NEWS
June 26, 2015 | By Bonnie L. Cook, Inquirer Staff Writer
Ruth Muscal, 79, of Penn Valley, an accomplished Israeli citizen who spent much of her adult life here, died Thursday, June 11, in Tel Aviv. She had long been ill with dementia. Mrs. Muscal was the wife of Zvi Muscal, and the couple arrived to Philadelphia in 1979 when he was in charge of establishing a branch of Bank HaPoalim here. The Muscals fell in love with the city, and he founded First Executive Bank, then on Walnut Street. Several years ago, the Muscals returned to Tel Aviv.
NEWS
April 7, 2015 | By Edward Colimore, Inquirer Staff Writer
Kerry Walters Jr. might not be attending the University of Pennsylvania without the help of the Marine Corps Scholarship Foundation. It would have been too costly. His family's finances were stretched thin, partly because his father, a Marine, was wounded during the Vietnam War and his earning ability was affected by deteriorating health. But the foundation came to the rescue, as it has for nearly 33,000 others since it was established in 1962. It provides Walters $2,500 a year, over and above other grants and financial aid. "By lifting some of my financial burden, the scholarship has allowed me to worry a bit less about financing my education and has given me more time and energy to dedicate towards school," said Walters, 25, a sophomore and mathematics major who grew up in Chaska, Minn.
NEWS
March 17, 2015 | By Chris Mondics, Inquirer Staff Writer
Center City-based Morgan Lewis, the largest law firm in the U.S. in terms of lawyers based domestically, is growing again, this time overseas. The firm said Sunday it was combining with the Stamford Law Corp., an 80-lawyer firm based in Singapore, a booming commercial hub and island nation with a large footprint in shipping, manufacturing, and financial services. The announcement follows by four months Morgan Lewis' acquisition of much of the Bingham McCutchen law firm of Boston, a transaction that vaulted Morgan into the top ranks of firms globally.
NEWS
March 13, 2015 | By Andrew Maykuth, Inquirer Staff Writer
The Pennsylvania Public Utility Commission on Wednesday approved the spinoff of PPL Corp.'s generation and pipeline assets. The approval resolves one regulatory impediment to the spinoff, which involves the combination of PPL's assets with those of Riverstone Holdings L.L.C. into a new publicly traded entity, Talen Energy Corp. PPL shareholders will own 65 percent of Talen. PPL Electric Utilities, which provides electric distribution service to approximately 1.4 million customers in Pennsylvania, is not affected by the transaction.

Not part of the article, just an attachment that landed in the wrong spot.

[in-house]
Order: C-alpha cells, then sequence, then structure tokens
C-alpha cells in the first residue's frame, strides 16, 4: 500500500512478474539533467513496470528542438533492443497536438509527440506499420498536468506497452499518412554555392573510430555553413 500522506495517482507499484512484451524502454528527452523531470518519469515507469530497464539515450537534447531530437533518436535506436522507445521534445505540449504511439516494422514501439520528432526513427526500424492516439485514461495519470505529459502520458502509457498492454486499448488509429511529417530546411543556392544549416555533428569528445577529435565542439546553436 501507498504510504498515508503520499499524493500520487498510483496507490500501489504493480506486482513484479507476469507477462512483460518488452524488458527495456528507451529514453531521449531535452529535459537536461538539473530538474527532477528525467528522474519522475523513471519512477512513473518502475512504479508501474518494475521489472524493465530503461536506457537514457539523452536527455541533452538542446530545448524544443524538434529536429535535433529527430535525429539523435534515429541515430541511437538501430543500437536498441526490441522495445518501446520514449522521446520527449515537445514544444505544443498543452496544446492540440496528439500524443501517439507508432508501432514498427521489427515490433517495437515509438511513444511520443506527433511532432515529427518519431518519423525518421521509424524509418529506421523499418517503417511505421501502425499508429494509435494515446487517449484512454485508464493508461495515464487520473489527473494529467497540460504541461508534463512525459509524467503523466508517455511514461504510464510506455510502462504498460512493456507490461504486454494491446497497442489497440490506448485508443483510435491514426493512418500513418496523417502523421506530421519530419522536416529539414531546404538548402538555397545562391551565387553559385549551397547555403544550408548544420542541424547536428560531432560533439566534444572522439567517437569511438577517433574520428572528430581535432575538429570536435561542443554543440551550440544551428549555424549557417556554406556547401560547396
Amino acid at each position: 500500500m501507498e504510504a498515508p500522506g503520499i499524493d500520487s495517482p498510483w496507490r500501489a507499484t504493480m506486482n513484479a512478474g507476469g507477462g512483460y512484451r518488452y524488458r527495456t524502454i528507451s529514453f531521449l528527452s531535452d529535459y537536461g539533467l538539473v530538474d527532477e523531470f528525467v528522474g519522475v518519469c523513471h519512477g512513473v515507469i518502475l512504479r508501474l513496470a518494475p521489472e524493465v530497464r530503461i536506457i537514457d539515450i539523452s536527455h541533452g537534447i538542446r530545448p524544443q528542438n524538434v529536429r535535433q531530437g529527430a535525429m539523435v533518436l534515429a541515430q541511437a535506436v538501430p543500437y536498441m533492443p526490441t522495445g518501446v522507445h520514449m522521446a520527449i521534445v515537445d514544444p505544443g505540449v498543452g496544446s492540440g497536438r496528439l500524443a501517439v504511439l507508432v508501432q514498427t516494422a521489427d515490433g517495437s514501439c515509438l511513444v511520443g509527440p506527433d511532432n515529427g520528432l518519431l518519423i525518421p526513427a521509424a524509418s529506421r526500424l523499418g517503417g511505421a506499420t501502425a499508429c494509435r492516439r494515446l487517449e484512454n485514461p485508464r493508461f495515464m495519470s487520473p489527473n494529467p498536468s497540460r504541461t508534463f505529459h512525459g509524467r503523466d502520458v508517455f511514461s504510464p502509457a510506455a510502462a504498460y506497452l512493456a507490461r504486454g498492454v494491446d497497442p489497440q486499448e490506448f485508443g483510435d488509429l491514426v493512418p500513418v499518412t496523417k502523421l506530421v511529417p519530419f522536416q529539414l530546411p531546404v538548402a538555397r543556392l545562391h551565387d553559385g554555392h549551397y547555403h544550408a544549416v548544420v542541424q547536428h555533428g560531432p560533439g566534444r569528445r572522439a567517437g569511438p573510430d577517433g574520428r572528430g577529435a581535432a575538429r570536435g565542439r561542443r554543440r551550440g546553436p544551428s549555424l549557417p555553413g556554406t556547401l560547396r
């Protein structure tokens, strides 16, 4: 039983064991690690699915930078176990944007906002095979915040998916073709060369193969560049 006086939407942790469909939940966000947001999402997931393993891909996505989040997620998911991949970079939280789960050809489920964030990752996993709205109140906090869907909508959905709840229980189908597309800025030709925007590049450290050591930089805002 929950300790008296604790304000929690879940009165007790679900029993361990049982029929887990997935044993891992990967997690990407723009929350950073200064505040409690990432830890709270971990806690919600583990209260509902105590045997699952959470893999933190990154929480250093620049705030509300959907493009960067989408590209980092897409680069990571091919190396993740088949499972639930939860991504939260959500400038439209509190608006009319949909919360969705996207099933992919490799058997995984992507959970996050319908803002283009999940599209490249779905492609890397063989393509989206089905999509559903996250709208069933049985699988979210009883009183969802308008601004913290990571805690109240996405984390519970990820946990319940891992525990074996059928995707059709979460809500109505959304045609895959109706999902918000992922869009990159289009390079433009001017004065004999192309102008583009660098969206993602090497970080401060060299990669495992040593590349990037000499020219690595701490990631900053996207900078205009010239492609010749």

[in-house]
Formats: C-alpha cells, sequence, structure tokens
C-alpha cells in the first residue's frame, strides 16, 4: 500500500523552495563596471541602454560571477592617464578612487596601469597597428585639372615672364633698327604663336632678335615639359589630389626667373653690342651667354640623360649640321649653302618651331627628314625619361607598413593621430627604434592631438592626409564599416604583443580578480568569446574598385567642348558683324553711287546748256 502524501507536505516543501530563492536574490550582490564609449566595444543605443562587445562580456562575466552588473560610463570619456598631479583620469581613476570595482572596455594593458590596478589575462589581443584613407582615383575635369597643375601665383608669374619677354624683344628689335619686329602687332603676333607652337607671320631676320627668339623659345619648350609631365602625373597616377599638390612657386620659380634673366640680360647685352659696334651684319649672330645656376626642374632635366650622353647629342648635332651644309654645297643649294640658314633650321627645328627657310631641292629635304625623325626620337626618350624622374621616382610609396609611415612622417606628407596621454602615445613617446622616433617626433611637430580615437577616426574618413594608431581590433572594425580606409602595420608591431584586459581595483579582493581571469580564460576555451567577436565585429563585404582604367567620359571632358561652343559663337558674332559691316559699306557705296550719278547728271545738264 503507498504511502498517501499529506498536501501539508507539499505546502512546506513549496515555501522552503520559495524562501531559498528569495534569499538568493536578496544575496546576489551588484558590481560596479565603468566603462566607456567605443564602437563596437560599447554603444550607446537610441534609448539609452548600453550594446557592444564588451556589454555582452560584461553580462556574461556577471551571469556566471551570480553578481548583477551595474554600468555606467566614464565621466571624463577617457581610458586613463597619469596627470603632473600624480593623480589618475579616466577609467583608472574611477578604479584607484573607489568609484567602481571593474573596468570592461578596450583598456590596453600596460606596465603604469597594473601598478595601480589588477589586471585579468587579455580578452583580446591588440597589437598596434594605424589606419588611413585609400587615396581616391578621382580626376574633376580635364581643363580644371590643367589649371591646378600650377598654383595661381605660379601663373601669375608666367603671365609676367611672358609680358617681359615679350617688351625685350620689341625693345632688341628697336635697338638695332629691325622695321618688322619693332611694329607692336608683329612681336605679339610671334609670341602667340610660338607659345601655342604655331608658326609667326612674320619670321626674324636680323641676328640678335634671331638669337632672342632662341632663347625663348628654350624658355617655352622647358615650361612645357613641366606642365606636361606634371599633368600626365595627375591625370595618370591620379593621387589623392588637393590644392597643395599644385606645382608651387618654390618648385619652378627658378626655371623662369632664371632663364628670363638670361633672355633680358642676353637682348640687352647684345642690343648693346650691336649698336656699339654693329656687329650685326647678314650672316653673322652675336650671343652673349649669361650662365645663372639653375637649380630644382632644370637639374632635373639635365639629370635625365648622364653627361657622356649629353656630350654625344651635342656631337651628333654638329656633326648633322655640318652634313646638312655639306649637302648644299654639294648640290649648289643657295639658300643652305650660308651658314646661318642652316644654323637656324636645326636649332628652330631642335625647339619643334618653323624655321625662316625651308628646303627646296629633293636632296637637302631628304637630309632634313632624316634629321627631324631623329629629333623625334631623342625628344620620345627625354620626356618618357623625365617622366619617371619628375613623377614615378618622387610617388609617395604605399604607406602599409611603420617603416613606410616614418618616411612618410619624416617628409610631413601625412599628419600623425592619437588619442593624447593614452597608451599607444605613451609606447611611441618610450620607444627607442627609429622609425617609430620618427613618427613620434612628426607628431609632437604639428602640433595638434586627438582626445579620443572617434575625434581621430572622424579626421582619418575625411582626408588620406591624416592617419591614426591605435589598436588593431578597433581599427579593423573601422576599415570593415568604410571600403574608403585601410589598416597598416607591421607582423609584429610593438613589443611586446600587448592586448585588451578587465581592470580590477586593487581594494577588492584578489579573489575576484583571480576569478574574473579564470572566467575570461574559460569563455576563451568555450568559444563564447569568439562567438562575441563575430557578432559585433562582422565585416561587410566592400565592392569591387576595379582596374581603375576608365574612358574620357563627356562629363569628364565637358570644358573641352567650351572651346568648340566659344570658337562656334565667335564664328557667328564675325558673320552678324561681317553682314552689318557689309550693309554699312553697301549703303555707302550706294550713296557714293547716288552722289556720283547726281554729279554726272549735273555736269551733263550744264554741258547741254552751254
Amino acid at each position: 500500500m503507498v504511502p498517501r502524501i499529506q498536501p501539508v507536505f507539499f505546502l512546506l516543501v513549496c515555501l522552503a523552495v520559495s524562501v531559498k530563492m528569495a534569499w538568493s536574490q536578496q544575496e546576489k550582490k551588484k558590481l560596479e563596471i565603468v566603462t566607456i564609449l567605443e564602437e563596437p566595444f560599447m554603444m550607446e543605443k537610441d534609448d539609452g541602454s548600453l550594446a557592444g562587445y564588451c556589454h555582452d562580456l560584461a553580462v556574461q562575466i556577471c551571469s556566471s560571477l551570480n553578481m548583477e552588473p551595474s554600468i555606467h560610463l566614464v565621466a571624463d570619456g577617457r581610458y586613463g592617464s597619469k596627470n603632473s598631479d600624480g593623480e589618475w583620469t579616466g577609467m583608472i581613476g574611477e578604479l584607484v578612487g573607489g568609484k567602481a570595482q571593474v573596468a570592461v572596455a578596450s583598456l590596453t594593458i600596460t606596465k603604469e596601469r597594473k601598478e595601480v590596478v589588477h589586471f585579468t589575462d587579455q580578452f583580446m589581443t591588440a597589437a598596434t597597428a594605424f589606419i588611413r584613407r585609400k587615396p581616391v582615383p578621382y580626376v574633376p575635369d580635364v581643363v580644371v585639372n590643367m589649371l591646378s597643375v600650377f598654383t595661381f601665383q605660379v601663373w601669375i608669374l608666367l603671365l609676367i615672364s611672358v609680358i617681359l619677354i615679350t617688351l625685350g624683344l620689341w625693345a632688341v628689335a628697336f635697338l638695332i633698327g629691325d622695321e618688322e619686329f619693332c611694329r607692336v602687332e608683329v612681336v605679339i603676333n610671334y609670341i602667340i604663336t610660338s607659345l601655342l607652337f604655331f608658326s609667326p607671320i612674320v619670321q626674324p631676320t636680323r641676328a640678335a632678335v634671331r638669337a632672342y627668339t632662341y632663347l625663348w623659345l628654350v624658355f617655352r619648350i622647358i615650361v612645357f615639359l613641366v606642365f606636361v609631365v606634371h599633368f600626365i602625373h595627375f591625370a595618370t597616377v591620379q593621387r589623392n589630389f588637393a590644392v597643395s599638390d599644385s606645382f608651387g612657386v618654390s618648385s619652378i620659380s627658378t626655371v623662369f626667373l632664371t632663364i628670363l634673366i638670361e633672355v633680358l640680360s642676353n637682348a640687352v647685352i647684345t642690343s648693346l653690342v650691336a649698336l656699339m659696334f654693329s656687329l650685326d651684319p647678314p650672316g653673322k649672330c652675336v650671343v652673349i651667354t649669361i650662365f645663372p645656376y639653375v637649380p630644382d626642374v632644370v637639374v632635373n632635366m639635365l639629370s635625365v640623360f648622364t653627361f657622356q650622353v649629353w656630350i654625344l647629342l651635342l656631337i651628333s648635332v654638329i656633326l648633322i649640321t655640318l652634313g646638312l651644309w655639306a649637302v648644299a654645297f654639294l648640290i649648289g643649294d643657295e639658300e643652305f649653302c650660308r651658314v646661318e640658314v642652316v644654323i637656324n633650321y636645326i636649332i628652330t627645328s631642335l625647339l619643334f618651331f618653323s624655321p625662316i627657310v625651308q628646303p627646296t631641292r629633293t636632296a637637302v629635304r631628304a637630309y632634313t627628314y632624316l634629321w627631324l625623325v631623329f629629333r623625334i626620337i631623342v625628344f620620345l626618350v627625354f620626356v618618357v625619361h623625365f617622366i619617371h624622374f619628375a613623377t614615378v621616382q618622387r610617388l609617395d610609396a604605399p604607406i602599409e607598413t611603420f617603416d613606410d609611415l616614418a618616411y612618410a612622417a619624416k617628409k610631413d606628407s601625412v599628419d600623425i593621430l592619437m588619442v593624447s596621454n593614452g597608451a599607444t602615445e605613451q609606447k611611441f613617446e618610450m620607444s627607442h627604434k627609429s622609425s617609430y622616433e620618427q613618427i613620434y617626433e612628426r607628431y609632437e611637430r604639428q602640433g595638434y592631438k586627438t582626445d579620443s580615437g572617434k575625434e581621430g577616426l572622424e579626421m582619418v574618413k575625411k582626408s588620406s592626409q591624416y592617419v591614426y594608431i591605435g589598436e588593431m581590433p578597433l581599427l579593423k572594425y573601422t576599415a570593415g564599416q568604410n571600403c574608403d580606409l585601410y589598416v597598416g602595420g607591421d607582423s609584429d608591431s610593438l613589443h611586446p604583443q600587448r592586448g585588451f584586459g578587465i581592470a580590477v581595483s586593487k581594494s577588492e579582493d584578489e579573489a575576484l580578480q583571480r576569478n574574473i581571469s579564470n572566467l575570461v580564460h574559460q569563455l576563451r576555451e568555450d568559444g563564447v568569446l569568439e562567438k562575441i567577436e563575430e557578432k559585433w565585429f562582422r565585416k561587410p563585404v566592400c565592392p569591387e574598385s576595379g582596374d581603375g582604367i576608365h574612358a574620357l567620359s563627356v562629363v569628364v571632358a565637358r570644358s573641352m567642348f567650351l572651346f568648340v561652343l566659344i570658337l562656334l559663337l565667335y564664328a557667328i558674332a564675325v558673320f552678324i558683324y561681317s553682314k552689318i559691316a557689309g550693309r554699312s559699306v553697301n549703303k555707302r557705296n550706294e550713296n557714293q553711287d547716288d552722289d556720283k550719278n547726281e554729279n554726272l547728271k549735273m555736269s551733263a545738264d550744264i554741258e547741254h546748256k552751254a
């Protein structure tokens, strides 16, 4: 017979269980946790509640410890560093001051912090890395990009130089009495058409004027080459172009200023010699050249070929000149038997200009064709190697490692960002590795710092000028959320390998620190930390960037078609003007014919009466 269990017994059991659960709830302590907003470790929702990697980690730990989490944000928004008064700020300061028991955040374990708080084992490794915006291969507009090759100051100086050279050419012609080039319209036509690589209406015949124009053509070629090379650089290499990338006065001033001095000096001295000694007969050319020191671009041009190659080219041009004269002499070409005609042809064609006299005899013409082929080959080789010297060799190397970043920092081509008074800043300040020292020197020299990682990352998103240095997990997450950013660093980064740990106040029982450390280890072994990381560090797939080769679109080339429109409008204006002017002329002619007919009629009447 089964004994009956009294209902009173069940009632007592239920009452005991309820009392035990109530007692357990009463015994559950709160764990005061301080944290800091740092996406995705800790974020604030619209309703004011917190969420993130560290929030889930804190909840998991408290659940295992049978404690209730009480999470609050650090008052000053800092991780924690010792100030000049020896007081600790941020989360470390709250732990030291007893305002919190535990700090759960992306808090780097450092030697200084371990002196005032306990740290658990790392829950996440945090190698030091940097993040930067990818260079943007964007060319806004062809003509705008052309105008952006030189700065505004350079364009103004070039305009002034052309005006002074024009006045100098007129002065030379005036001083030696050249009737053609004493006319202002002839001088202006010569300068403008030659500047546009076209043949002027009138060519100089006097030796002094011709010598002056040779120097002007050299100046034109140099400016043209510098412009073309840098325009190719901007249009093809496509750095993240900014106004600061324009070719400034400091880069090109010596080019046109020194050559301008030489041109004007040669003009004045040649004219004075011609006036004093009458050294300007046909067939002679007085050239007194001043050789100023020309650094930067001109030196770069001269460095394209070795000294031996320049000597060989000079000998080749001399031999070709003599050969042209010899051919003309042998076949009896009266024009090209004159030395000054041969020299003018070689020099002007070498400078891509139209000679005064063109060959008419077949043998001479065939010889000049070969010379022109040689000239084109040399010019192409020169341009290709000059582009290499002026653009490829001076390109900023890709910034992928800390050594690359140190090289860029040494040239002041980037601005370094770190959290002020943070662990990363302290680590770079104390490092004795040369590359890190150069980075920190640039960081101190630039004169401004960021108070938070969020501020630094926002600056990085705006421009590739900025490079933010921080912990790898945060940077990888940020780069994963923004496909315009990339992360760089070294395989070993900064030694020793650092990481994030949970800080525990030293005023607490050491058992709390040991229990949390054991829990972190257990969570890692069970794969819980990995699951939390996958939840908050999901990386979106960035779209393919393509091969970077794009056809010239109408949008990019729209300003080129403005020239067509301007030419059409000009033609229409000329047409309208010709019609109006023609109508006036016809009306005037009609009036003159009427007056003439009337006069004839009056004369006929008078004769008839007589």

BUSINESS
February 27, 2015 | By Andrew Maykuth, Inquirer Staff Writer
    Penn Virginia Corp., the Radnor oil and gas exploration company, reported an adjusted fourth quarter loss of $25.4 million, or 35 cents per share. Analysts surveyed by Bloomberg had anticipated a loss of 10.5 cents per share. The company, which reported earnings Wednesday after markets closed, reported product revenues of $101.4 million, or $51.73 per barrel of oil equivalent, compared to $141.9 million, or $67.91 per barrel a year ago. A Bloomberg consensus of 16 analysts had anticipated sales of $137.6 million.
NEWS
January 14, 2015 | By Julia Terruso, Inquirer Staff Writer
If you're an AmeriCorps or Peace Corps alumnus, the City of Philadelphia is looking to hire you. Starting this month, Philadelphia will award up to 5 points on its 100-point civil service exam for alumni of national service programs AmeriCorps and the Peace Corps. Mayor Nutter made the announcement along with Wendy Spencer, CEO of the Corporation for National & Community Service, a federal agency which oversees AmeriCorps. "These individuals, through their service, create critical thinking skills, demonstrate leadership qualities, responsibility and they become the kind of invaluable workers that any employer would want," Nutter said.
SPORTS
December 19, 2014 | By Zach Berman, Inquirer Staff Writer
Responding to criticism of the Eagles' wide receivers, Jeremy Maclin took to social media on Monday morning, posting a graphic that showed where the team's top three receivers rank among other trios in the NFL. They are No. 4 in receptions, No. 7 in yards, and No. 5 in touchdowns. But 44 percent of the catches, 53 percent of the yards, and 55 percent of the touchdowns have come from Maclin. There is no dispute about his production, which has put him among the top receivers in the NFL. It's the other pieces that draw more scrutiny.
NEWS
November 9, 2014 | By Marie McCullough, Inquirer Staff Writer
A bioterrorist attack has exposed a swath of Philadelphia to anthrax and thousands of residents need antibiotics to try to ward off the deadly bacterial infection. That scenario was part of Saturday's training session for nearly 200 new volunteers with the Philadelphia Medical Reserve Corps. "Imagine 20,000 Philadelphians coming through here, getting medications" for anthrax, said physician Steve Alles, standing in the gymnasium of the University of the Sciences in Philadelphia, where the training exercise was held.
NEWS
November 1, 2014 | By Bonnie L. Cook, Inquirer Staff Writer
Edward F. Crawford Sr., 86, of Drexel Hill, a decorated U.S. Marine Corps officer, died Sunday, Oct. 26, of complications from a stroke at home. A chief warrant officer-3 known to his buddies as "Gunner," Mr. Crawford retired from the Marine Corps Reserve in 1985 after serving for many years. As an infantry unit leader during the Vietnam War, he was wounded twice and awarded two Purple Hearts. "His funeral will be attended by Marines coming in from all over the country. He is so widely respected by the Marine Corps," said Bill Rafferty, a family friend and fellow military man. The Marine Corps tradition runs in the Crawford family.